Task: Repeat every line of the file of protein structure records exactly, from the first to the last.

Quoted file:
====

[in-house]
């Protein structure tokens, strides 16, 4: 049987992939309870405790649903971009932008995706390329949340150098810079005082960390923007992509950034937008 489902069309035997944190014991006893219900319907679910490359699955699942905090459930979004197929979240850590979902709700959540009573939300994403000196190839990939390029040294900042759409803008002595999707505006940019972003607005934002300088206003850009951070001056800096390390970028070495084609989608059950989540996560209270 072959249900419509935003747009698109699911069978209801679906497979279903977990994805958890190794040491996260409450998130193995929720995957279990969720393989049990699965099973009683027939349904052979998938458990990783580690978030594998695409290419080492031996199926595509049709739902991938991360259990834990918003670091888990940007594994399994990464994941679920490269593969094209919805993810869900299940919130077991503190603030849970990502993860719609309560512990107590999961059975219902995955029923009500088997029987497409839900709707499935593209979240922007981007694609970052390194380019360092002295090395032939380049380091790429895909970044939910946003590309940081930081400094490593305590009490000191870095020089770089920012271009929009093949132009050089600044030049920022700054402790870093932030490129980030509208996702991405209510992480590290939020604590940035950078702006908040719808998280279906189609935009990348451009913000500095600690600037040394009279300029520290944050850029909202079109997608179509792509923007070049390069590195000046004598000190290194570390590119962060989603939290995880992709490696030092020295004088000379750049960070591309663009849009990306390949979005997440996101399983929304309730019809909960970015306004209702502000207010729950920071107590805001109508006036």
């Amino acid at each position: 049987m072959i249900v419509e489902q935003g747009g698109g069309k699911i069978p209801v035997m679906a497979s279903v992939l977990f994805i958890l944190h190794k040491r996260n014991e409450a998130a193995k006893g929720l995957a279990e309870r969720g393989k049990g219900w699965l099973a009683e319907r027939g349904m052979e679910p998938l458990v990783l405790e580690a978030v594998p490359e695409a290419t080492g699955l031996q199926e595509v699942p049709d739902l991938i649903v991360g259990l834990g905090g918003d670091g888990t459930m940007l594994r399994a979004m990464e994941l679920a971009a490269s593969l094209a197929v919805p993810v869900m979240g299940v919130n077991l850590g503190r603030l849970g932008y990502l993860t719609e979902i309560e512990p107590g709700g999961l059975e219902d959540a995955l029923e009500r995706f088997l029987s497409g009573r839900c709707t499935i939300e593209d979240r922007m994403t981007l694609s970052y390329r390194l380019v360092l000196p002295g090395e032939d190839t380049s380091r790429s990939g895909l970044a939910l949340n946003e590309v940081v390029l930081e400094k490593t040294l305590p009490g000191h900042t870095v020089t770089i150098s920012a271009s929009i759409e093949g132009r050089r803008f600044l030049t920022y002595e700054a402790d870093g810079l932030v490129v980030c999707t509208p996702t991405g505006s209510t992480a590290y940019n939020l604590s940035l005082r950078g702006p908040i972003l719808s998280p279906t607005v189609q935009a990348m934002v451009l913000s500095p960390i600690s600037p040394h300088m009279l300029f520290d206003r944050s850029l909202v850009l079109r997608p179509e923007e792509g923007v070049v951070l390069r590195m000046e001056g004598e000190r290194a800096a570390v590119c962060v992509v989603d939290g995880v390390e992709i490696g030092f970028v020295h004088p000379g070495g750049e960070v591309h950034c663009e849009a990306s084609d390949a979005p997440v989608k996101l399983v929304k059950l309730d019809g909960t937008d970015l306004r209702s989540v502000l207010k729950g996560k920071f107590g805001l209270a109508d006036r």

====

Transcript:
[in-house]
């Protein structure tokens, strides 16, 4: 049987992939309870405790649903971009932008995706390329949340150098810079005082960390923007992509950034937008 489902069309035997944190014991006893219900319907679910490359699955699942905090459930979004197929979240850590979902709700959540009573939300994403000196190839990939390029040294900042759409803008002595999707505006940019972003607005934002300088206003850009951070001056800096390390970028070495084609989608059950989540996560209270 072959249900419509935003747009698109699911069978209801679906497979279903977990994805958890190794040491996260409450998130193995929720995957279990969720393989049990699965099973009683027939349904052979998938458990990783580690978030594998695409290419080492031996199926595509049709739902991938991360259990834990918003670091888990940007594994399994990464994941679920490269593969094209919805993810869900299940919130077991503190603030849970990502993860719609309560512990107590999961059975219902995955029923009500088997029987497409839900709707499935593209979240922007981007694609970052390194380019360092002295090395032939380049380091790429895909970044939910946003590309940081930081400094490593305590009490000191870095020089770089920012271009929009093949132009050089600044030049920022700054402790870093932030490129980030509208996702991405209510992480590290939020604590940035950078702006908040719808998280279906189609935009990348451009913000500095600690600037040394009279300029520290944050850029909202079109997608179509792509923007070049390069590195000046004598000190290194570390590119962060989603939290995880992709490696030092020295004088000379750049960070591309663009849009990306390949979005997440996101399983929304309730019809909960970015306004209702502000207010729950920071107590805001109508006036």
């Amino acid at each position: 049987m072959i249900v419509e489902q935003g747009g698109g069309k699911i069978p209801v035997m679906a497979s279903v992939l977990f994805i958890l944190h190794k040491r996260n014991e409450a998130a193995k006893g929720l995957a279990e309870r969720g393989k049990g219900w699965l099973a009683e319907r027939g349904m052979e679910p998938l458990v990783l405790e580690a978030v594998p490359e695409a290419t080492g699955l031996q199926e595509v699942p049709d739902l991938i649903v991360g259990l834990g905090g918003d670091g888990t459930m940007l594994r399994a979004m990464e994941l679920a971009a490269s593969l094209a197929v919805p993810v869900m979240g299940v919130n077991l850590g503190r603030l849970g932008y990502l993860t719609e979902i309560e512990p107590g709700g999961l059975e219902d959540a995955l029923e009500r995706f088997l029987s497409g009573r839900c709707t499935i939300e593209d979240r922007m994403t981007l694609s970052y390329r390194l380019v360092l000196p002295g090395e032939d190839t380049s380091r790429s990939g895909l970044a939910l949340n946003e590309v940081v390029l930081e400094k490593t040294l305590p009490g000191h900042t870095v020089t770089i150098s920012a271009s929009i759409e093949g132009r050089r803008f600044l030049t920022y002595e700054a402790d870093g810079l932030v490129v980030c999707t509208p996702t991405g505006s209510t992480a590290y940019n939020l604590s940035l005082r950078g702006p908040i972003l719808s998280p279906t607005v189609q935009a990348m934002v451009l913000s500095p960390i600690s600037p040394h300088m009279l300029f520290d206003r944050s850029l909202v850009l079109r997608p179509e923007e792509g923007v070049v951070l390069r590195m000046e001056g004598e000190r290194a800096a570390v590119c962060v992509v989603d939290g995880v390390e992709i490696g030092f970028v020295h004088p000379g070495g750049e960070v591309h950034c663009e849009a990306s084609d390949a979005p997440v989608k996101l399983v929304k059950l309730d019809g909960t937008d970015l306004r209702s989540v502000l207010k729950g996560k920071f107590g805001l209270a109508d006036r």